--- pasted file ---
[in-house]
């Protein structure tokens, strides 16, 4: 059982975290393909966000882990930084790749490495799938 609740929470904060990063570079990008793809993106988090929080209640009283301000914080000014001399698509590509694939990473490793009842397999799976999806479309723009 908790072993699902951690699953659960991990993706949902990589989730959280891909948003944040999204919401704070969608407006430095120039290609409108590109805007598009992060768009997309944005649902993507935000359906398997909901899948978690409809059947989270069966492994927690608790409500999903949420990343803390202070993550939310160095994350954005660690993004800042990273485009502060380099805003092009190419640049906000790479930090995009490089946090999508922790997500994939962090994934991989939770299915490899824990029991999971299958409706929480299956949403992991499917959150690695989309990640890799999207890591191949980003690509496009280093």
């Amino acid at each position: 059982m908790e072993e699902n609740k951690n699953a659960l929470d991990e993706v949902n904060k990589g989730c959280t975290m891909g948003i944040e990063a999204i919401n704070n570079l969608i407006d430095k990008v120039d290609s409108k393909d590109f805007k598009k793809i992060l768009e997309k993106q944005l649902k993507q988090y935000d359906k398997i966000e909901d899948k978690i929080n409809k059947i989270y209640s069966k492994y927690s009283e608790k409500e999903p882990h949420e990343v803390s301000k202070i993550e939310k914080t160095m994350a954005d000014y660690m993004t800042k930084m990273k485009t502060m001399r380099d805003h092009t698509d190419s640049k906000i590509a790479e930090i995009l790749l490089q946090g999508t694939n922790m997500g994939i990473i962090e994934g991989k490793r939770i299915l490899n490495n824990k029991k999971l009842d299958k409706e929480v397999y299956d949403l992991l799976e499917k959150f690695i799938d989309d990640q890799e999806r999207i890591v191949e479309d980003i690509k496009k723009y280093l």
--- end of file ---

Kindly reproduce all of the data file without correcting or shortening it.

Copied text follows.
[in-house]
């Protein structure tokens, strides 16, 4: 059982975290393909966000882990930084790749490495799938 609740929470904060990063570079990008793809993106988090929080209640009283301000914080000014001399698509590509694939990473490793009842397999799976999806479309723009 908790072993699902951690699953659960991990993706949902990589989730959280891909948003944040999204919401704070969608407006430095120039290609409108590109805007598009992060768009997309944005649902993507935000359906398997909901899948978690409809059947989270069966492994927690608790409500999903949420990343803390202070993550939310160095994350954005660690993004800042990273485009502060380099805003092009190419640049906000790479930090995009490089946090999508922790997500994939962090994934991989939770299915490899824990029991999971299958409706929480299956949403992991499917959150690695989309990640890799999207890591191949980003690509496009280093």
């Amino acid at each position: 059982m908790e072993e699902n609740k951690n699953a659960l929470d991990e993706v949902n904060k990589g989730c959280t975290m891909g948003i944040e990063a999204i919401n704070n570079l969608i407006d430095k990008v120039d290609s409108k393909d590109f805007k598009k793809i992060l768009e997309k993106q944005l649902k993507q988090y935000d359906k398997i966000e909901d899948k978690i929080n409809k059947i989270y209640s069966k492994y927690s009283e608790k409500e999903p882990h949420e990343v803390s301000k202070i993550e939310k914080t160095m994350a954005d000014y660690m993004t800042k930084m990273k485009t502060m001399r380099d805003h092009t698509d190419s640049k906000i590509a790479e930090i995009l790749l490089q946090g999508t694939n922790m997500g994939i990473i962090e994934g991989k490793r939770i299915l490899n490495n824990k029991k999971l009842d299958k409706e929480v397999y299956d949403l992991l799976e499917k959150f690695i799938d989309d990640q890799e999806r999207i890591v191949e479309d980003i690509k496009k723009y280093l």